As a nation we are by and large committed and reliable re payers. Housing loans in default hover around the less than one percent mark and a significant proportion of borrowers are ahead in their payments. It seems a lot of us are not necessarily ‘great savers’ but we are ‘great payers’.

So how does all of this relate to an investment property purchase decision? Given that our lenders, with strict prudential supervision, are comfortable lending up to 100% of an investment property purchase is a strong endorsement of the safety in bricks and mortar as an investment. Borrowing to invest allows you to access the power of leverage and purchase assets much larger than you would be able to if you had to fund it using your own money. The cost will be the interest you repay to the lender but that cost like all associated with owning an income producing (rent) asset is tax deductible. The cost of borrowing is weighed up against the opportunity cost of not investing now.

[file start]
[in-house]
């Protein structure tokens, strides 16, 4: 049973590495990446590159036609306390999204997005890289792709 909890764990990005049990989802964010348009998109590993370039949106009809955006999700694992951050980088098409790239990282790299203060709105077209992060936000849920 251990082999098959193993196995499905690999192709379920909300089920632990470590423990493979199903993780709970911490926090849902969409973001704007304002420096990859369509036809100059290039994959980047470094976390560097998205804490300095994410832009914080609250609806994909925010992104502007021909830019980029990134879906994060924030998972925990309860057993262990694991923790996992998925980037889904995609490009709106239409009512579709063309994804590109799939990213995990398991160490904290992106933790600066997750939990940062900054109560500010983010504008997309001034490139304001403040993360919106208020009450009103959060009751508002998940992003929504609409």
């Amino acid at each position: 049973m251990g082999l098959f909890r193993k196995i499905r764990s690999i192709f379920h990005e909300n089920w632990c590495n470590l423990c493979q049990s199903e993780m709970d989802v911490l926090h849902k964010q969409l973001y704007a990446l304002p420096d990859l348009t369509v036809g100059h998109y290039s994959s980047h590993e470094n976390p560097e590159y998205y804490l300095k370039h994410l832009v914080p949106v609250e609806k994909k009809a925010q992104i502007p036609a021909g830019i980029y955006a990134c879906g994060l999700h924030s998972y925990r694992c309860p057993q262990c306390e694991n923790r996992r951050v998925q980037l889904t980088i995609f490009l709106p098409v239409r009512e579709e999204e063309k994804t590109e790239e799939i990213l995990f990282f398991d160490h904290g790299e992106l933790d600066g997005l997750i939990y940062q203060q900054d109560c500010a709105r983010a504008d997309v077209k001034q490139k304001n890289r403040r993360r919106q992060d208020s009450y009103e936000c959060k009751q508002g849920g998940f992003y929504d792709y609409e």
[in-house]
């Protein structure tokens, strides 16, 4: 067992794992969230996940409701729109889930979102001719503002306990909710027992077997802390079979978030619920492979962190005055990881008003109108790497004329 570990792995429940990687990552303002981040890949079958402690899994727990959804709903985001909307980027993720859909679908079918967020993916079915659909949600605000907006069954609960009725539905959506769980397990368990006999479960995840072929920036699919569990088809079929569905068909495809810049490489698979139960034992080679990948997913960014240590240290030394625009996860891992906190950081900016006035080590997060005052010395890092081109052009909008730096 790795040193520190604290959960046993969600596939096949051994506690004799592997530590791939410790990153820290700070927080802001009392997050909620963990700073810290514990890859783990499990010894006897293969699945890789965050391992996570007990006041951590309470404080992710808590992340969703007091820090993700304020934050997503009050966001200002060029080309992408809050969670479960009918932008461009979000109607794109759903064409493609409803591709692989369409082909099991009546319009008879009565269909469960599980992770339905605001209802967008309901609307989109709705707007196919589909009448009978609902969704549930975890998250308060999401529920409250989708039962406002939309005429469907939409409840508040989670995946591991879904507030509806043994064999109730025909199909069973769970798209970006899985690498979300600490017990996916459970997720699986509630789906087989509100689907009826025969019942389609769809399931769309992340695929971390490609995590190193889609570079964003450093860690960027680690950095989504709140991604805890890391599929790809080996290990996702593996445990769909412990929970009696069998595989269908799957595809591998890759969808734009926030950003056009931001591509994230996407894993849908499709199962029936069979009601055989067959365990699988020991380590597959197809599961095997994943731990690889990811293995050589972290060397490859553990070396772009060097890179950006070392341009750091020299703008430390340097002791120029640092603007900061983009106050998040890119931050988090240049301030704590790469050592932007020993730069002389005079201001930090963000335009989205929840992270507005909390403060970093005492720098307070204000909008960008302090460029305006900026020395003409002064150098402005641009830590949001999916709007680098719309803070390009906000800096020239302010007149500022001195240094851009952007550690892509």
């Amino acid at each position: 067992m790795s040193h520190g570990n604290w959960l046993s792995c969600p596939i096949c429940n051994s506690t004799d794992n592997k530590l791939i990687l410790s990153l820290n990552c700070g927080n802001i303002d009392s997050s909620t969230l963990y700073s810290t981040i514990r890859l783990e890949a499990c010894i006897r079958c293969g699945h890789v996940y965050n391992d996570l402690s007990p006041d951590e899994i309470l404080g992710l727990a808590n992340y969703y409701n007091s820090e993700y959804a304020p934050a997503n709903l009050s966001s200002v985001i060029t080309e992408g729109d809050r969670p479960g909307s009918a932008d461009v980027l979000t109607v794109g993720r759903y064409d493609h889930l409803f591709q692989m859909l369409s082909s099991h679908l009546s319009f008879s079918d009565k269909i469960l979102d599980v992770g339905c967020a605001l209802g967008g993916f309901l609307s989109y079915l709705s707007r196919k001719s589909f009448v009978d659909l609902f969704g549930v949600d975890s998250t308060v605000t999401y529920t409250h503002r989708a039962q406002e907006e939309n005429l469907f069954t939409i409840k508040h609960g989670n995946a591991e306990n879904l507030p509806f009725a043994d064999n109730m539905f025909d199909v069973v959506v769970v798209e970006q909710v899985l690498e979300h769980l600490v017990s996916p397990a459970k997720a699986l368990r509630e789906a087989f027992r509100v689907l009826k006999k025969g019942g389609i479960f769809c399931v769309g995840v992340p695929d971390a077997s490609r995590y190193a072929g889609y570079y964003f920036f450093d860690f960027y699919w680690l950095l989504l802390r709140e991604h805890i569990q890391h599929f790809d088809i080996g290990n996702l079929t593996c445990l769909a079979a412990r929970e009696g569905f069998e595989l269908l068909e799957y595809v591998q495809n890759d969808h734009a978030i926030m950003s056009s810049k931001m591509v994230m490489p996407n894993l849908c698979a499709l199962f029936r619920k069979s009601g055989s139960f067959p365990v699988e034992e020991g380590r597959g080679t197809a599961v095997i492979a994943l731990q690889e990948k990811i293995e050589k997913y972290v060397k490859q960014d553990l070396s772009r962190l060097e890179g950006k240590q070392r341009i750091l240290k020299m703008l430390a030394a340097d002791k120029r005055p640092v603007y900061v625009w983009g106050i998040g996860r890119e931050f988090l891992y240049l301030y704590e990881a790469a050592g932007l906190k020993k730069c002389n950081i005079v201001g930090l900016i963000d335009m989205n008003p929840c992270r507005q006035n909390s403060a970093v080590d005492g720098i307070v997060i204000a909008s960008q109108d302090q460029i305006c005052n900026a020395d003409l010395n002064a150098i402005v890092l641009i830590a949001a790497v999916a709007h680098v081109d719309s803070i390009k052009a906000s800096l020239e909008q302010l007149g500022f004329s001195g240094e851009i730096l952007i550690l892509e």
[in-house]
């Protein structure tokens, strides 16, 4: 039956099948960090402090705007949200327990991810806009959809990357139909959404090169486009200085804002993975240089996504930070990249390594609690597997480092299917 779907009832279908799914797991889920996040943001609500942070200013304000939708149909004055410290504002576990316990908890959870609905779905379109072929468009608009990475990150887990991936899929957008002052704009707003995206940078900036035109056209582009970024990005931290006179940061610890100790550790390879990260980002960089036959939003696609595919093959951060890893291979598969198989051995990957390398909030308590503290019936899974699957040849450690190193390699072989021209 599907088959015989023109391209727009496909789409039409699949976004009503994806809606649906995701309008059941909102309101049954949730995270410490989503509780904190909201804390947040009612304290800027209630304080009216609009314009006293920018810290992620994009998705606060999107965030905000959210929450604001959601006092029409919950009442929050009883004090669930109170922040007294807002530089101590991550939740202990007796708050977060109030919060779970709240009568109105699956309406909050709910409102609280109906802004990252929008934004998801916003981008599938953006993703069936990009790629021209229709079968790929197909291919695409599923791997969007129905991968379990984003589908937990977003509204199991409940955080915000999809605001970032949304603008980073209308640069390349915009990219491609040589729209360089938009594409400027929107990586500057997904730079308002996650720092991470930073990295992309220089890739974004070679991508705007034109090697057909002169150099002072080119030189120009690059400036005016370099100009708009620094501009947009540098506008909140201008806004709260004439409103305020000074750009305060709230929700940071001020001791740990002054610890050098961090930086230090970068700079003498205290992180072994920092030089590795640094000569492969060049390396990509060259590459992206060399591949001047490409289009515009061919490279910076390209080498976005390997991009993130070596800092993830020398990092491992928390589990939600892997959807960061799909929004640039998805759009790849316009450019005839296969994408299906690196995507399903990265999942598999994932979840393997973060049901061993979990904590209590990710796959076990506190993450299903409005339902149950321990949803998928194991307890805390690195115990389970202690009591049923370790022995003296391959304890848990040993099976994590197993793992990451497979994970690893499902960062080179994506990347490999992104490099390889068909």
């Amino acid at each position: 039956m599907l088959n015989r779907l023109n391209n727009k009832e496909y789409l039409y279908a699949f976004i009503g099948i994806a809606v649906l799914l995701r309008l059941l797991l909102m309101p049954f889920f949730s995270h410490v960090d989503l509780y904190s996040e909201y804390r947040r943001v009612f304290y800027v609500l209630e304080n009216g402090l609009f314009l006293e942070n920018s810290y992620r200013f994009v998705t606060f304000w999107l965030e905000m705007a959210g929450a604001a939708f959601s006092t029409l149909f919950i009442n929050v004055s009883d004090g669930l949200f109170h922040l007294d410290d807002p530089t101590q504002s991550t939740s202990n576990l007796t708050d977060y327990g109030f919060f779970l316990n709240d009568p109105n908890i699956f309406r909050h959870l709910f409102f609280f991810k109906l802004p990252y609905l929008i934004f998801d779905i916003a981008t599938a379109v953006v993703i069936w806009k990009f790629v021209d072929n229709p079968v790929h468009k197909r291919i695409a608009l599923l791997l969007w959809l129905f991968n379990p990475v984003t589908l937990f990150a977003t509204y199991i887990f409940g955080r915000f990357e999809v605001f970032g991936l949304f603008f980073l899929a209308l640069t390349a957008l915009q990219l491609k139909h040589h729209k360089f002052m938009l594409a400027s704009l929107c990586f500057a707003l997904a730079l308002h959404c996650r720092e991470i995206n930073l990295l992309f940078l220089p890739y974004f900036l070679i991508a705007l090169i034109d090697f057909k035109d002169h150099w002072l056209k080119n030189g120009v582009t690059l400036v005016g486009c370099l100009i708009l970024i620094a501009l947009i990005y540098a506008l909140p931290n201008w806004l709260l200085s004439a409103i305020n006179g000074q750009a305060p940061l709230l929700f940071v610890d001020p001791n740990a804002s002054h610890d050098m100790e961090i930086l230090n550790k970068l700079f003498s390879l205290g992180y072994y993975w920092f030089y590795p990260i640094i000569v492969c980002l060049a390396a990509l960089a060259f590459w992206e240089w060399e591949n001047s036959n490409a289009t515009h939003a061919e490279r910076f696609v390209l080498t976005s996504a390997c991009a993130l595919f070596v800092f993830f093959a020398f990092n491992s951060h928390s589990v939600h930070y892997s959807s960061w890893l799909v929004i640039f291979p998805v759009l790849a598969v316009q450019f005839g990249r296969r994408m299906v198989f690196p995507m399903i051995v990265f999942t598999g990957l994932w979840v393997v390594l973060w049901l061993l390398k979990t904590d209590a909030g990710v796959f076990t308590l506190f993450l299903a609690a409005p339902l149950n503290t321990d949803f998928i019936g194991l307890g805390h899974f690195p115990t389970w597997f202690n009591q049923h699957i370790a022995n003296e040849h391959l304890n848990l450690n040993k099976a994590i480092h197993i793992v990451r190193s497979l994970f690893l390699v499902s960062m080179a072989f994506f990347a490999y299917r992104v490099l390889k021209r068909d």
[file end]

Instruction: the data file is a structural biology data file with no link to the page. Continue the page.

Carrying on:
Time in the market is important when investing in property so any recommendations need to be based on the idea of ‘sustainable investment’, can you afford to hold the property for the long term, allowing for fairly predictable changes in circumstances over time and movements in interest rates? Why? Because interest rates will change over time as sure as night turns into day.

Monetary Policy is Reserve Bank action designed to influence both the availability and cost of finance in the economy. Interest rates are pushed up to slow the economy and limit inflation and they are eased to encourage spending and activity and therefore employment. So, as economic circumstances change so will the prevailing cost of credit. When calculating out of pocket costs for an investment purchase build in a buffer, ask to see the figures at an interest rate of 1-2% higher than currently on offer. Keep in mind though that given the RBA typically adjusts the dial by .25% at a time you have many adjustments before you reach the 2% mark.

The upside of a rate increase is that your tax deductions increase and more people may delay buying their own home and continue to rent and put upward pressure on rents.

Remember, ‘profit is the return to risk’ so you do have to take some risks if you are to build wealth for the future but make it a calculated risk.